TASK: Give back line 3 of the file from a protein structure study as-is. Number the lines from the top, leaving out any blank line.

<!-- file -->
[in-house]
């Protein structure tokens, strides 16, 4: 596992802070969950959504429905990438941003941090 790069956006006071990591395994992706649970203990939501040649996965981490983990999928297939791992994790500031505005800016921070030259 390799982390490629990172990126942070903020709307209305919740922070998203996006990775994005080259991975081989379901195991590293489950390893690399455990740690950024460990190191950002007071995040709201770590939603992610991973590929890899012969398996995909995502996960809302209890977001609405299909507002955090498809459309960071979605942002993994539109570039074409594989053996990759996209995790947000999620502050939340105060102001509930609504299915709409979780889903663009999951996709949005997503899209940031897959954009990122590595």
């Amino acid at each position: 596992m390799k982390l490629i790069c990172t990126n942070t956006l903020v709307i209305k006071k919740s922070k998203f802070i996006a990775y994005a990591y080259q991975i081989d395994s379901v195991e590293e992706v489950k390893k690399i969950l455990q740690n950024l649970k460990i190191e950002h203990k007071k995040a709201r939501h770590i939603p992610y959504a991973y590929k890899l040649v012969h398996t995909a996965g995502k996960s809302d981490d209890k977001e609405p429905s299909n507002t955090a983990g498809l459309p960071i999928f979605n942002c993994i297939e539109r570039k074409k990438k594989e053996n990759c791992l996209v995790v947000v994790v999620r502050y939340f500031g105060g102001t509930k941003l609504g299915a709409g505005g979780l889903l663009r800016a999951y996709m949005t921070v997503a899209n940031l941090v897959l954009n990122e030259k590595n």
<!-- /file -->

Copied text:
């Amino acid at each position: 596992m390799k982390l490629i790069c990172t990126n942070t956006l903020v709307i209305k006071k919740s922070k998203f802070i996006a990775y994005a990591y080259q991975i081989d395994s379901v195991e590293e992706v489950k390893k690399i969950l455990q740690n950024l649970k460990i190191e950002h203990k007071k995040a709201r939501h770590i939603p992610y959504a991973y590929k890899l040649v012969h398996t995909a996965g995502k996960s809302d981490d209890k977001e609405p429905s299909n507002t955090a983990g498809l459309p960071i999928f979605n942002c993994i297939e539109r570039k074409k990438k594989e053996n990759c791992l996209v995790v947000v994790v999620r502050y939340f500031g105060g102001t509930k941003l609504g299915a709409g505005g979780l889903l663009r800016a999951y996709m949005t921070v997503a899209n940031l941090v897959l954009n990122e030259k590595n």